The brave Tuskegee airmen who flew the 'Red Tails'


There were 355 Tuskegee airmen pilots in World War II. Their mission was to escort bombers to their destinations. Only 66 airmen lost their lives, and the group lost the fewest number of bombers to the enemy. As one pilot said, "Our mission was to escort the bombers. Stay with the bombers-protect them with our lives."

On Sunday, July 23, at 2 p.m., the Holocaust Center will host a showing of "Red Tails," the film about these extraordinary men who protected fellow soldiers.

Back in the late 1960s and early 1970s, American soldiers returning from the unwanted Vietnam Conflict were treated deplorably-as if they were the cause of the war.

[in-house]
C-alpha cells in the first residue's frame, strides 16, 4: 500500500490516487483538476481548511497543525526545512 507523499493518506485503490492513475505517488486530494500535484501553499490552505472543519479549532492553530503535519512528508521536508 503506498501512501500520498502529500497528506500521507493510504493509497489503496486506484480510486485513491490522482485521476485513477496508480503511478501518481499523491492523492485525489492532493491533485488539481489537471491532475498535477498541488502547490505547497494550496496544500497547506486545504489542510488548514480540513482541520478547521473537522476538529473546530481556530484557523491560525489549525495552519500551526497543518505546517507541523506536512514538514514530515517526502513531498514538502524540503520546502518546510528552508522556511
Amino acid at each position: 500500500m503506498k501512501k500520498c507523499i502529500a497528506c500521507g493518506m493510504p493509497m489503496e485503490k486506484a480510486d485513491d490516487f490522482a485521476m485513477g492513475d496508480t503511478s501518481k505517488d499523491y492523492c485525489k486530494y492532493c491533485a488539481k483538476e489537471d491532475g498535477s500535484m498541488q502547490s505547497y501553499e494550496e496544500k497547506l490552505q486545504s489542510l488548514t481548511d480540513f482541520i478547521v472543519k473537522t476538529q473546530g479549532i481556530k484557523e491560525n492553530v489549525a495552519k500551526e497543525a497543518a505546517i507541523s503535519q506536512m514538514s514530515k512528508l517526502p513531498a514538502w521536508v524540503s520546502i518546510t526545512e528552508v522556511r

However, African-American soldiers and pilots who risked their lives for the United States, received a worse welcome back after WWII.

"Coming home was a letdown because you couldn't go and sit down and eat where you wanted," said Col. Charles E. McGee.

"American owes a long-overdue tribute to these brave men and women who, long before they had rights, believed in what was right."-George W. Bush.

Those who come for the film can stay and view the two other exhibits-A Place for All People and Embracing the Dream.


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